Abstracts (first author)
Big houses, big cars, superguppies and the costs of producing spermPDF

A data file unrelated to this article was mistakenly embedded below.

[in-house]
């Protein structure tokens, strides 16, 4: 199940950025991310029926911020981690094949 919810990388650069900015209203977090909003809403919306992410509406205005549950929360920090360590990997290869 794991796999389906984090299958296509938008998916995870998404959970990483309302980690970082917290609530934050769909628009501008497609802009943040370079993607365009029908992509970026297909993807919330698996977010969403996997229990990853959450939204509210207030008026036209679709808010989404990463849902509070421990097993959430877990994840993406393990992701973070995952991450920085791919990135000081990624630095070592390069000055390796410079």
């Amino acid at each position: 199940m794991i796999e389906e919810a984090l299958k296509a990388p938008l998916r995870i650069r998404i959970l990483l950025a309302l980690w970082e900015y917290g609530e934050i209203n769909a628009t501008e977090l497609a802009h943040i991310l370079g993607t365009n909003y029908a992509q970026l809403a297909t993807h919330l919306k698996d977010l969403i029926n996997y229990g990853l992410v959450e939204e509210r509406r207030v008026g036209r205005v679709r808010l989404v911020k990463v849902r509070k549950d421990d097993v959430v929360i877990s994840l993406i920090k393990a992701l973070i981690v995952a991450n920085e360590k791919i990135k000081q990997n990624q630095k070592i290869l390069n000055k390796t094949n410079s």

Trade-offs between fitness related traits are expected to generate negative genetic covariances, unless genetic variance for resource acquisition exceeds that for resource allocation. For what concerns post-copulatory sexual selection, producing competitive ejaculates is costly, however, and it can be attained at the expenses of traits involved in mate acquisition and/or survival, because resources are limited. Alternatively, under a good‐sperm scenario, males that are better equipped for winning sperm competition should also show higher survival and, more generally, perform better than poor sperm competitors. In the guppy (Poecilia reticulata) the number of sperm inseminated is the most important determinant of male fertilization success, therefore to evaluate the evolutionary consequences of male investment in sperm production we performed a bidirectional artificial selection experiment for sperm production in guppies. Contrary to expectation, males selected for high sperm production not only transferred more sperm per copulation, but also grew faster, attained a larger body size, were more colourful, sexually more active and more attractive to females. Sperm velocity and morphology was not affected, but sperm viability increased with sperm number. All the other measured male and female fitness-related traits were unaffected by sperm production. These results suggest that, at least in lab conditions, some guppy genotypes perform better in most life-history traits, acquiring more resources than others.